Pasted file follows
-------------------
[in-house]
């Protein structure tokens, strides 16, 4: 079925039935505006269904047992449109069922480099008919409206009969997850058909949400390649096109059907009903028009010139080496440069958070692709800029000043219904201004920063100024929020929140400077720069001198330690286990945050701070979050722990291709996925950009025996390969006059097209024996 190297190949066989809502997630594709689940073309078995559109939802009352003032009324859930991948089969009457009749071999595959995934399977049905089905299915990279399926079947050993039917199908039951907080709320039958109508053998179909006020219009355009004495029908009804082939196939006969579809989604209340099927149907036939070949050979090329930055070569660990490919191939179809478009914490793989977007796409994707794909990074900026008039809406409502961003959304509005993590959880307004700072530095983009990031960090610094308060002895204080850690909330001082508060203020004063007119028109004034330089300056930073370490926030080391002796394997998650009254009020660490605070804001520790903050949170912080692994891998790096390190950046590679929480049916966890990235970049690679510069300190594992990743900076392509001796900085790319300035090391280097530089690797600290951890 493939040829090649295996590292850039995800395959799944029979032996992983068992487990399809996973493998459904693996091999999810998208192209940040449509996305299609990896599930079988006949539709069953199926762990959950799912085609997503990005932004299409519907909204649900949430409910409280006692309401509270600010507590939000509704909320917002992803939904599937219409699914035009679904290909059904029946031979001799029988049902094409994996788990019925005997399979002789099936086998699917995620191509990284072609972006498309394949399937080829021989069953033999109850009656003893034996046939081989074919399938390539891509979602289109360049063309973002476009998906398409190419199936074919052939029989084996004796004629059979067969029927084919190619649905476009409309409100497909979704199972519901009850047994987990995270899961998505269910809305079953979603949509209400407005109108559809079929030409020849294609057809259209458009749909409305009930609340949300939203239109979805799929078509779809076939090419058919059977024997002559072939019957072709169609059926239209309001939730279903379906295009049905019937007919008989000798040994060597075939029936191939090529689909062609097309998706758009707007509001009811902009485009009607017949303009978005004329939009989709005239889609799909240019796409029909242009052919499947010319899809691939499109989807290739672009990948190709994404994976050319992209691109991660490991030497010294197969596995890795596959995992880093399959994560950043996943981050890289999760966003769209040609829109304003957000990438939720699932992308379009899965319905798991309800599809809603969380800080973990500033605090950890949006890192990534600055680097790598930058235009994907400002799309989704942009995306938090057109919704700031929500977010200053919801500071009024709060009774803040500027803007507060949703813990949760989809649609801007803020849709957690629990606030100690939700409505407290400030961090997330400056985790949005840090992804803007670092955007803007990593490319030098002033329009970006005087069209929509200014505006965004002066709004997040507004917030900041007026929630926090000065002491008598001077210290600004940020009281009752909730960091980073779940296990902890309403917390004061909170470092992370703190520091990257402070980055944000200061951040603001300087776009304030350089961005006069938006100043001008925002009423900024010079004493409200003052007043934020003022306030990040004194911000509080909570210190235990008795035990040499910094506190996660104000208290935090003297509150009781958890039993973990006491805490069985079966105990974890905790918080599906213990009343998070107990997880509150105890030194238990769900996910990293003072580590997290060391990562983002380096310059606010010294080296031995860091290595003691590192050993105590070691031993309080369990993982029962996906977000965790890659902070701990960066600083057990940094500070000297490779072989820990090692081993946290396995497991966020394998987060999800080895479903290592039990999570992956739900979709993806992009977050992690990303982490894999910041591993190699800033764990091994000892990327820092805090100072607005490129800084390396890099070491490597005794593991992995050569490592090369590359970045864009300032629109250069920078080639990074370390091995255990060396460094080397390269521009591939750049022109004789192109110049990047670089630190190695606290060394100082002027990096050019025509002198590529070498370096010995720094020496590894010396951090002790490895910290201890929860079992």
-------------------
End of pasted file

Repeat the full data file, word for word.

[in-house]
């Protein structure tokens, strides 16, 4: 079925039935505006269904047992449109069922480099008919409206009969997850058909949400390649096109059907009903028009010139080496440069958070692709800029000043219904201004920063100024929020929140400077720069001198330690286990945050701070979050722990291709996925950009025996390969006059097209024996 190297190949066989809502997630594709689940073309078995559109939802009352003032009324859930991948089969009457009749071999595959995934399977049905089905299915990279399926079947050993039917199908039951907080709320039958109508053998179909006020219009355009004495029908009804082939196939006969579809989604209340099927149907036939070949050979090329930055070569660990490919191939179809478009914490793989977007796409994707794909990074900026008039809406409502961003959304509005993590959880307004700072530095983009990031960090610094308060002895204080850690909330001082508060203020004063007119028109004034330089300056930073370490926030080391002796394997998650009254009020660490605070804001520790903050949170912080692994891998790096390190950046590679929480049916966890990235970049690679510069300190594992990743900076392509001796900085790319300035090391280097530089690797600290951890 493939040829090649295996590292850039995800395959799944029979032996992983068992487990399809996973493998459904693996091999999810998208192209940040449509996305299609990896599930079988006949539709069953199926762990959950799912085609997503990005932004299409519907909204649900949430409910409280006692309401509270600010507590939000509704909320917002992803939904599937219409699914035009679904290909059904029946031979001799029988049902094409994996788990019925005997399979002789099936086998699917995620191509990284072609972006498309394949399937080829021989069953033999109850009656003893034996046939081989074919399938390539891509979602289109360049063309973002476009998906398409190419199936074919052939029989084996004796004629059979067969029927084919190619649905476009409309409100497909979704199972519901009850047994987990995270899961998505269910809305079953979603949509209400407005109108559809079929030409020849294609057809259209458009749909409305009930609340949300939203239109979805799929078509779809076939090419058919059977024997002559072939019957072709169609059926239209309001939730279903379906295009049905019937007919008989000798040994060597075939029936191939090529689909062609097309998706758009707007509001009811902009485009009607017949303009978005004329939009989709005239889609799909240019796409029909242009052919499947010319899809691939499109989807290739672009990948190709994404994976050319992209691109991660490991030497010294197969596995890795596959995992880093399959994560950043996943981050890289999760966003769209040609829109304003957000990438939720699932992308379009899965319905798991309800599809809603969380800080973990500033605090950890949006890192990534600055680097790598930058235009994907400002799309989704942009995306938090057109919704700031929500977010200053919801500071009024709060009774803040500027803007507060949703813990949760989809649609801007803020849709957690629990606030100690939700409505407290400030961090997330400056985790949005840090992804803007670092955007803007990593490319030098002033329009970006005087069209929509200014505006965004002066709004997040507004917030900041007026929630926090000065002491008598001077210290600004940020009281009752909730960091980073779940296990902890309403917390004061909170470092992370703190520091990257402070980055944000200061951040603001300087776009304030350089961005006069938006100043001008925002009423900024010079004493409200003052007043934020003022306030990040004194911000509080909570210190235990008795035990040499910094506190996660104000208290935090003297509150009781958890039993973990006491805490069985079966105990974890905790918080599906213990009343998070107990997880509150105890030194238990769900996910990293003072580590997290060391990562983002380096310059606010010294080296031995860091290595003691590192050993105590070691031993309080369990993982029962996906977000965790890659902070701990960066600083057990940094500070000297490779072989820990090692081993946290396995497991966020394998987060999800080895479903290592039990999570992956739900979709993806992009977050992690990303982490894999910041591993190699800033764990091994000892990327820092805090100072607005490129800084390396890099070491490597005794593991992995050569490592090369590359970045864009300032629109250069920078080639990074370390091995255990060396460094080397390269521009591939750049022109004789192109110049990047670089630190190695606290060394100082002027990096050019025509002198590529070498370096010995720094020496590894010396951090002790490895910290201890929860079992």